Wrong! Because federal law prohibits bankruptcy discharge of student loans in most situations, this will very rarely work. In fact, in a recent case in New York, the federal court ruled that a single mother, on welfare, unemployed, and living in Section 8 public housing did not show enough hardship to entitle her to forgiveness of her student loans (even where she showed years of unsuccessful efforts to find a job!). Horribly, if you try to declare bankruptcy and the court refuses to discharge the loan, all the unpaid interest and penalties from when the case is pending will be tacked onto your principal, leaving you much worse off than when you started!
But, you may ask…Are there any options for people in trouble?
THANKFULLY, YES!! Beginning in 2009 new payment plans and forgiveness options were enacted that, when used correctly, could lead to you saving tens or even hundreds of thousands of dollars on your loan balance and monthly payments, and put you on a path to paying off the loan or having it forgiven. However the process requires a great deal of paperwork, investigation of loan documents, and deep knowledge of the law and regulations and tax consequences. A qualified attorney can help you navigate this web of options and forge the best path forward.
“In truth, this administration — more than any other — has devastated immigrant communities across the country….”
The New York Times posted an article this week detailing the types of minor crimes undocumented immigrants have been arrested and deported for during the Obama administration. They include traffic violations and driving under the influence. And those were the most serious crimes — the least serious was re-entering the country illegally.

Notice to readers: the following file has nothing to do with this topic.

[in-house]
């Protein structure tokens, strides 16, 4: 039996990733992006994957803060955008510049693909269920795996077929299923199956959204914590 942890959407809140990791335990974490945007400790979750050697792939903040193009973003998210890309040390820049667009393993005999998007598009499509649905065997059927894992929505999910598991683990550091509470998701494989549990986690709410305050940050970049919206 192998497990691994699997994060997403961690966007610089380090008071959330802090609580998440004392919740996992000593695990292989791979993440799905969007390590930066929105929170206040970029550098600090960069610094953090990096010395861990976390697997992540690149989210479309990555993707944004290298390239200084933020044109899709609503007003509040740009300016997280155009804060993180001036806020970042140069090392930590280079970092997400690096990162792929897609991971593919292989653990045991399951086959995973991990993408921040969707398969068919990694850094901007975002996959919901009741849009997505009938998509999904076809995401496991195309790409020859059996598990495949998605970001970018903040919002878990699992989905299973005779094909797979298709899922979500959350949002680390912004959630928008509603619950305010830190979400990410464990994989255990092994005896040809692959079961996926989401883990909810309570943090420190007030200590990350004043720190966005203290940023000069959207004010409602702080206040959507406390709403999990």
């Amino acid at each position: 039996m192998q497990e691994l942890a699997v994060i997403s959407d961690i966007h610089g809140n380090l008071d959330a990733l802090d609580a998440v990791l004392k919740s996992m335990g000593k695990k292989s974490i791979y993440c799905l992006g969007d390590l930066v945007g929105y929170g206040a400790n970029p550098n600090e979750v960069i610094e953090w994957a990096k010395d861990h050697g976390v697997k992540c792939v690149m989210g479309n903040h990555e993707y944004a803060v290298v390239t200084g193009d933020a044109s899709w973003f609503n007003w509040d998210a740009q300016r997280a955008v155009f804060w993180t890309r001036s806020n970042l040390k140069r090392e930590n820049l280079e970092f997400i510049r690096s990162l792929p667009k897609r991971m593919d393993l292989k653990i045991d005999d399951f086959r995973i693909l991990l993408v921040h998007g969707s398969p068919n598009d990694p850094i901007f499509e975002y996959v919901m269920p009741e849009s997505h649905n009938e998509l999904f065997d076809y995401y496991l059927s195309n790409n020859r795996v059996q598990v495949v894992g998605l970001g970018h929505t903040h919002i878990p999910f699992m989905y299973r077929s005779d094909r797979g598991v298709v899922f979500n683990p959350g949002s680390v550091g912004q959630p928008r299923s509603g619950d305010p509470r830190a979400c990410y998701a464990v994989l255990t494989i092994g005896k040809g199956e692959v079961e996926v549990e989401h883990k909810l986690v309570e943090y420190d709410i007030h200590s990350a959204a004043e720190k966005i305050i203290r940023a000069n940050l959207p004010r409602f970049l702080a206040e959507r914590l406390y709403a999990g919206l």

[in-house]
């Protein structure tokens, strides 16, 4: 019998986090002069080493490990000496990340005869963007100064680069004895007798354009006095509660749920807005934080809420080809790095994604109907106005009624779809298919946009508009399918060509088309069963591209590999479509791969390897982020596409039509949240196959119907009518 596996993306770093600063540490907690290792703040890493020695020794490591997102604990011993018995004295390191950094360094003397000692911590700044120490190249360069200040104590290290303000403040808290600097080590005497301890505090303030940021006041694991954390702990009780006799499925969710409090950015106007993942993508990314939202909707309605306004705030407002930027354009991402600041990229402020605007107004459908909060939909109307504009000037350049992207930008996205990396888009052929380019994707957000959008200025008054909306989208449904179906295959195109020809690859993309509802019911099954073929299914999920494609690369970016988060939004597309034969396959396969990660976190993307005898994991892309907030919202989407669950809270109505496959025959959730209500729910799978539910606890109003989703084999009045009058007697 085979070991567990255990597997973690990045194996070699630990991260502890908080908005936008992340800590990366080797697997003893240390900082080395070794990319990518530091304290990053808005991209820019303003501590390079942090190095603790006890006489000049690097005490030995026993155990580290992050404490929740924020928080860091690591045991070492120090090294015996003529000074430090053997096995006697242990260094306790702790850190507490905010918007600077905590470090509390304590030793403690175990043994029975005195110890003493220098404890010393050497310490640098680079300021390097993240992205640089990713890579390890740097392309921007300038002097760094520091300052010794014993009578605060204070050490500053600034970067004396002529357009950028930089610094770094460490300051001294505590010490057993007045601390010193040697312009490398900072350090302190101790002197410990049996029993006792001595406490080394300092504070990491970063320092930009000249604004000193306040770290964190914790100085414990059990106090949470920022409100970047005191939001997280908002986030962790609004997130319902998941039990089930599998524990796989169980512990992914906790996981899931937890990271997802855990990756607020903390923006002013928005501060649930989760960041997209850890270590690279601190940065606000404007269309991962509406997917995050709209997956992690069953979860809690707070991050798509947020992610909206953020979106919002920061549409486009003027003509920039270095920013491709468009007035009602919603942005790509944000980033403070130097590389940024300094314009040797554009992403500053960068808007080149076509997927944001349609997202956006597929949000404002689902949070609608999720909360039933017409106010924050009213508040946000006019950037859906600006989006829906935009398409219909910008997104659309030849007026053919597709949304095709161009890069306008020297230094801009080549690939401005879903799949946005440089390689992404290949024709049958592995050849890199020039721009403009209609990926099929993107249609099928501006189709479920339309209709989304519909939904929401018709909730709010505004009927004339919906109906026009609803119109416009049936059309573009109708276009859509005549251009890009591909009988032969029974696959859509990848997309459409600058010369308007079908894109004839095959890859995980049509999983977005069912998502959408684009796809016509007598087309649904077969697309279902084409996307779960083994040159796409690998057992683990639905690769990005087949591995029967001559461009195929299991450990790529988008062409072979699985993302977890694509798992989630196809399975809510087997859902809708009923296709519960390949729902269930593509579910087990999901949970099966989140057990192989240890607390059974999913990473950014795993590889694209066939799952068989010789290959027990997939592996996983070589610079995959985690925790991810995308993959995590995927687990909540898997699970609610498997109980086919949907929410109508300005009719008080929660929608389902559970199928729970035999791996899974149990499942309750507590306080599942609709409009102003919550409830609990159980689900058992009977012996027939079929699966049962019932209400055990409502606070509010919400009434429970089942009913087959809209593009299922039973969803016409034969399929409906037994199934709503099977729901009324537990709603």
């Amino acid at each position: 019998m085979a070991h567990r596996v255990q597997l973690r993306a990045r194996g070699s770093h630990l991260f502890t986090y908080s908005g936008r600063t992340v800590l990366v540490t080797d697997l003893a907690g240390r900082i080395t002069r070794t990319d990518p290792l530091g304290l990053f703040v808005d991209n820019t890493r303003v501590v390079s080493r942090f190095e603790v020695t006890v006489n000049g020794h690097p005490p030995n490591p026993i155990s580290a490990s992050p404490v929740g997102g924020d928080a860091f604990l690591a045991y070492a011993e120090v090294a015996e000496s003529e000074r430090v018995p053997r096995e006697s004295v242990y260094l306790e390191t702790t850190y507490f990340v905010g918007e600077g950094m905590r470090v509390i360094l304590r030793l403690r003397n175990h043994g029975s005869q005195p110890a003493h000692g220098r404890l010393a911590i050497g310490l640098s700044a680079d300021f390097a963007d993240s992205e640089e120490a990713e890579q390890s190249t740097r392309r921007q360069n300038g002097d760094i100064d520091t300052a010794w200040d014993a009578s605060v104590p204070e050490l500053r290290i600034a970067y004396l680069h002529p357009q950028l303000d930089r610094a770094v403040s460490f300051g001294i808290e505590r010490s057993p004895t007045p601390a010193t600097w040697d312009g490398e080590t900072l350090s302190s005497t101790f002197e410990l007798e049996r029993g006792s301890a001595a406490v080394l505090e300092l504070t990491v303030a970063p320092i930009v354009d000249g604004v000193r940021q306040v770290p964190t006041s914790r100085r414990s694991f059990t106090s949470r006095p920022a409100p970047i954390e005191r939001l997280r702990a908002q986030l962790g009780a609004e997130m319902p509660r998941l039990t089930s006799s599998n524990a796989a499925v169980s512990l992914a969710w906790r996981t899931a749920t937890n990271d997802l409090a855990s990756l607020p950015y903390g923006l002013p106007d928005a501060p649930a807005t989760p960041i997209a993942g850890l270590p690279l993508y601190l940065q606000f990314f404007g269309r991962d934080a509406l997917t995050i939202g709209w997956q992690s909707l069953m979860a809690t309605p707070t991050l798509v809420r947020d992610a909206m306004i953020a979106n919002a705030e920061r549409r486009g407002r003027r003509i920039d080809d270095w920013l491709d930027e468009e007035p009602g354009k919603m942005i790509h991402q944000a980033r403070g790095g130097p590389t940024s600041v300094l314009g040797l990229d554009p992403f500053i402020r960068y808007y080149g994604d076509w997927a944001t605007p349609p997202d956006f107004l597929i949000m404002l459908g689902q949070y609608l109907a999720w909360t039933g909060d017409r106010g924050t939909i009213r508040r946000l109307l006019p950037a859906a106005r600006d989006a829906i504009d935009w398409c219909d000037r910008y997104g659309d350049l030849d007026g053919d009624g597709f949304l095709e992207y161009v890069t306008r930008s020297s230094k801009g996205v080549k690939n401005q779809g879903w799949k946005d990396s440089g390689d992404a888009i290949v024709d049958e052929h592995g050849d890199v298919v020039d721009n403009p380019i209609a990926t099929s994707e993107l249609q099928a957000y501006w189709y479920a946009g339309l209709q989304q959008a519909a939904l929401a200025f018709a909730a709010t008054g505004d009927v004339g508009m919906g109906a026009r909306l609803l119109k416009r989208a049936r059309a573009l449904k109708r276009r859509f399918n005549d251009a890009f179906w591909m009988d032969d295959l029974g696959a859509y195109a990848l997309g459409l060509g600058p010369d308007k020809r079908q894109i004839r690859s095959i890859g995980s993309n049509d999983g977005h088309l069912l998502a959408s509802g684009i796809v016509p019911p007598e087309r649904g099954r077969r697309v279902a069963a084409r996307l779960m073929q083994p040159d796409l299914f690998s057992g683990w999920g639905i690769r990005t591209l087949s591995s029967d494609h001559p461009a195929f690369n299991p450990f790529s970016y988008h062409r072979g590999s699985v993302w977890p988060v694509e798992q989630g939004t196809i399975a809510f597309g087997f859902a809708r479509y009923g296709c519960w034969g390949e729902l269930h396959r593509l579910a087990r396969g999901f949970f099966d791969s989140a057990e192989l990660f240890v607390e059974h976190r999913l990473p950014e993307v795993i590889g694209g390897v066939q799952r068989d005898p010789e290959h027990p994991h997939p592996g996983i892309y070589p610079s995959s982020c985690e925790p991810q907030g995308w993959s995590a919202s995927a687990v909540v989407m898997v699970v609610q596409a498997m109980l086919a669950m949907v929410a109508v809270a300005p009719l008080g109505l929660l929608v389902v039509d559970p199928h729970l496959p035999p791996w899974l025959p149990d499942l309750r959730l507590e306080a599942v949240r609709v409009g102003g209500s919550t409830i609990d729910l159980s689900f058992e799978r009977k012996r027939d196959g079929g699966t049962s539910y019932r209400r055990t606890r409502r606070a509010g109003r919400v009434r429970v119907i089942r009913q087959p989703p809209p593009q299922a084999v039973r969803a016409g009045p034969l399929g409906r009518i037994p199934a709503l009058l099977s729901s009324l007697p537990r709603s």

Instead of keeping his promise of immigration reform, President Obama has amped up his efforts to ship out hardworking immigrants for small infractions (albeit driving under the influence isn’t minor, but should it warrant deportation?).
Isn’t it time for the 11.5 million undocumented immigrants in the U.S. to stop living in fear of deportation?
(photo courtesy of Leslye Davis of the New York Times)
Immigration talks still stalled in the House, because of fear that negotiations could lead to more negotiations.
Treaty Investor (E-2) visas are sometimes a good option for foreign investors from certain countries who wish to travel to the United States to start a business. The investor makes his application to the U.S. consulate in his or her home country, and must include documentary evidence showing the following:
1. Majority ownership of the company;
2. The type of business in which the company is or will be engaged;
3. The source and type of the financial transactions that make up the investment (the investor must place personal assets at risk in the business);
4. The prospects of the investment’s success;
5. The duties that will be filled by employees, managers or executives who will be travelling to the United States to work in the business; and
6. The qualifications of the employees, managers, or executives (degrees, licenses, and prior work experience in the field).
See 8 C.F.R. s. 212(e)
The following is a non-exclusive list of documentation that may be used to prove these elements:
1. Majority ownership:
A. A certification from the secretary of the corporation (notarized statement) to the effect that a specific qualifying foreign national owns the requisite number of shares or ownership interest.